I do like Melanie and I’m surprised by how many albums she put out and, accordingly, how many I don’t have.
Is it worth having them all?
I don’t know until I have heard them.
So you are welcome to join me on this long magical journey of discovery. Much like Frodo in “Lord of the Rings” our tale will go on and on and through it we will experience the highs and lows of ….
That analogy is unfair to Melanie.
Melanie was certainly a worker when it came to music as she certainly was busy throughout the 70s putting out 19 albums in the decade.
The eternal image of Melanie is the hippie chick with the guitar in hand, though, on record (from what I have heard), she is backed quite heavily with instruments. Even so, despite the guitar in hand imagery her voice is her most expressive instrument. She uses its entire range from a hoarse growl to a sub operatic scream and emotes effectively. Think a voice pitched like Dylan crossed with Joan Baez with the expression of a Peggy Lee.
It may be over the top occasionally but generally it is effective and I can feel the emotion she is singing about.
Sure, you have to be in sync with what she is doing or trying to convey but there are treasures there.
Accordingly, with instrumentation and music taking a back seat to voice, each album succeeds or fails on the strength of the material. Melanie is not afraid of a cover, and it doesn’t have to be old and obscure, and, she is quite adept with the pen herself.
To me a mix of originals and covers always entertains me on an album.
Hey it’s great to write a song because it shows off your writing skills. But the fact remains that you have written a song for your voice. Covering someone else shows another, undervalued, side of a musician – how they interpret someone else’s work.
Melanie’s covers sometimes fail but she actually interprets the songs and always injects her musical personality into them.
At worst we have a noble failure and at best we have song that has been taken somewhere else because of its (successful) interpretation.
Melanie on this album has also tried to incorporate other elements into her sound. Notice I didn’t say “update”. OK, there are some (then) contemporary singer songwriter and disco-ish stylings but there is also some jazz torch type sounds as well as trad pop and white soul influences.
See my other comments for biographical detail.
All songs written by Melanie unless otherwise indicated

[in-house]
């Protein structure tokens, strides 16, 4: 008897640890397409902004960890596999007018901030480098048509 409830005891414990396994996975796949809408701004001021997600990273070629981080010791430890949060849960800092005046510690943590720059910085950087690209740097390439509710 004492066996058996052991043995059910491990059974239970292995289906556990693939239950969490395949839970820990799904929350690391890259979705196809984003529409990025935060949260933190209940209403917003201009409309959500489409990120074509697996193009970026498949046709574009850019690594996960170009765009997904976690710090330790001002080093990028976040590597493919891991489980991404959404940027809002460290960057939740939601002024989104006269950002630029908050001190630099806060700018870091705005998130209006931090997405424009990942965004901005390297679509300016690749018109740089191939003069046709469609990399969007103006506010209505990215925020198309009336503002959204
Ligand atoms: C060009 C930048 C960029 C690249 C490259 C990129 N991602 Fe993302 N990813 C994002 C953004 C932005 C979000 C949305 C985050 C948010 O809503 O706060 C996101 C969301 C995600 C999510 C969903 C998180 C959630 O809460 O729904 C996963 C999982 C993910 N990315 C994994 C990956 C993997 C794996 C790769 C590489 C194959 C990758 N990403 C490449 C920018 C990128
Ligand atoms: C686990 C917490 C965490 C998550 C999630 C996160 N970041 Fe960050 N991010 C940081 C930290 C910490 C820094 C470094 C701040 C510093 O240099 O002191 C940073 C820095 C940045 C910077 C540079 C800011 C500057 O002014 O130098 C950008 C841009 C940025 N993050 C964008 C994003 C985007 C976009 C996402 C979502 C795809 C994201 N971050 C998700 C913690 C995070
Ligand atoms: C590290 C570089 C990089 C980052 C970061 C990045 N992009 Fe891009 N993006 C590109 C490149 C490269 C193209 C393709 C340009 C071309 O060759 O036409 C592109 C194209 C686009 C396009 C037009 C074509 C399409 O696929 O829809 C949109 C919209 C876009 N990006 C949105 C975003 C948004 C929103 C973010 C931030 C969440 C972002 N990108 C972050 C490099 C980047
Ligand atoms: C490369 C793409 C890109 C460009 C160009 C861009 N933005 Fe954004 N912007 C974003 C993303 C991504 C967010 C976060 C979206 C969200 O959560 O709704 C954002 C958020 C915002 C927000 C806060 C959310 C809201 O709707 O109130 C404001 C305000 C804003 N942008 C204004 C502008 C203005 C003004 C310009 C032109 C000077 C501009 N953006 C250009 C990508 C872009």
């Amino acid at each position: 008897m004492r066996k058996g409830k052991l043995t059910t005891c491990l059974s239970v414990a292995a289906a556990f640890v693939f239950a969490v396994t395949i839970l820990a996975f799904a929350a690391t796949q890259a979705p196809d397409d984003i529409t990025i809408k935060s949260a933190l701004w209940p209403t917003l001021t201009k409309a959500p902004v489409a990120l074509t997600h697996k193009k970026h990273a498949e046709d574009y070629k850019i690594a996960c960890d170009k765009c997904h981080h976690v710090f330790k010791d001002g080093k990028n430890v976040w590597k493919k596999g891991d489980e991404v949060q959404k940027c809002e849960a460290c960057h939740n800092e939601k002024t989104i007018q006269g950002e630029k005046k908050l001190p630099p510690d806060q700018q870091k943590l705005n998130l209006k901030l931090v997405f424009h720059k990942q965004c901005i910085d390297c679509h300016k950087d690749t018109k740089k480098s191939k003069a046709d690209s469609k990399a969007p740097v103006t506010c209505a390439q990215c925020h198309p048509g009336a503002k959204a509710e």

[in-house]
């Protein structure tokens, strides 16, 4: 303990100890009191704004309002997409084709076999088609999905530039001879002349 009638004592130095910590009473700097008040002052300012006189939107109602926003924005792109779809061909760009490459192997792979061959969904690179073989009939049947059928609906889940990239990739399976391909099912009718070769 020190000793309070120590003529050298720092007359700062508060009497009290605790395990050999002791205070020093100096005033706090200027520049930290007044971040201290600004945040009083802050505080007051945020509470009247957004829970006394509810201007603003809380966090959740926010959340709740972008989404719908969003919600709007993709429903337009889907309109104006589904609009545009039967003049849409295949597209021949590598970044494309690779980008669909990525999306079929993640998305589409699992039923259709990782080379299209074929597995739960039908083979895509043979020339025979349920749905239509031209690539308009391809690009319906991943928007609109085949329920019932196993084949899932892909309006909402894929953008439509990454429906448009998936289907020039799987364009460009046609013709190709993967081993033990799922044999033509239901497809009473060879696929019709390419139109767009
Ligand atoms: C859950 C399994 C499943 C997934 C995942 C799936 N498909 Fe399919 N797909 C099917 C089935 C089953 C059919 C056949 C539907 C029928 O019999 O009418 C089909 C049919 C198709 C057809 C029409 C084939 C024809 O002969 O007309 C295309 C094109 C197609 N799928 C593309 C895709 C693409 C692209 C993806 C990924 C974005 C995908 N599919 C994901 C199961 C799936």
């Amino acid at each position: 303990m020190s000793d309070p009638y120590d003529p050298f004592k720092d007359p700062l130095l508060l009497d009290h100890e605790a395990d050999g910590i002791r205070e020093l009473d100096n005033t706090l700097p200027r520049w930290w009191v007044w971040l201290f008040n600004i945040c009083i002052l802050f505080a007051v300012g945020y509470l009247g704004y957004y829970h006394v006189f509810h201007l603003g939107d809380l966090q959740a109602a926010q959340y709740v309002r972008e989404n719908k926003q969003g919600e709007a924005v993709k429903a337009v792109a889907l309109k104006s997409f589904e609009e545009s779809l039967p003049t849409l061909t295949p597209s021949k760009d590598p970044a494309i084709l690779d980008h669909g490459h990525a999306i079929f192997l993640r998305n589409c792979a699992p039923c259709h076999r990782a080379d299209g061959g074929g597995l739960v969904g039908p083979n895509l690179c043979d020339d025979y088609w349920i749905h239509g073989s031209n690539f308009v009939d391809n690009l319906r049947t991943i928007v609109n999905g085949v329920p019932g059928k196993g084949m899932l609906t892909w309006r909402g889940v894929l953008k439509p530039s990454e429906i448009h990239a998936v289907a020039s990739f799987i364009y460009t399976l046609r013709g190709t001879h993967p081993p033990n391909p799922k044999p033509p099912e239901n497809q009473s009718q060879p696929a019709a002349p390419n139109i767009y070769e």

Tracks (best in italics)
- Cyclone – Contemporary Melanie, circa 1976, some disco and funk elements creeping in. Disturbing in a Melanie song but not enough to overbalance the song.
- If I Needed You – There is a contemporary sound on this power ballad which is in Melanie's normal vocal style. Her usual vocal stylings are here including the cute, innocent quiver in the voice.
- The Letter – (Wayne Carson Thompson) – not the slow burn of the original this is nevertheless a tour de force by Melanie.
- Groundhog Day – a good singer songwriter song.
- Nickel Song / Music! Music! Music! – (Stephan Weiss, Bernie Baum) – Melanie is in her familiar cutesy voice though, lyrically, the song is not cute at all. An excellent bouncy jaunt which is more than a little cynical.
- Photograph – photographs and living ij memories and the past. A beautiful tune.
- I'm So Blue – a late night smoky song a la Helen Merrill. Melanie does not have the jazz singers voice but this is a nice cross between a torch song and a singer songwriter song.
- Secret Of The Darkness (I Believe) – This is in more familiar Melanie territory and she certainly sings the hell out of it
- Save Me – more familiar Melanie stylings
- Raindance – This is apparently a response to the critics and to playing music and is a great song up there with her best ballads.
- Friends And Company – A magnificent end but to optimistic for my mates no doubt.
This album is highly regarded by Melanie fans and it should be. It's one of Melanie’s best despite a move from the Melanie sound I love…. I'm keeping it.
1972 The Nickel Song The Billboard Hot 100 #35
- Backing musicians include David Paich, Jeff Porcaro who went on to form Toto, Jerry Scheff (bassist for Elvis) and Art Pepper doing the sax solo on “I’m So Blue”.
The beautiful Melanie from the back sleeve.
Surely an influence on a generation of 80s
indie hippie chicks.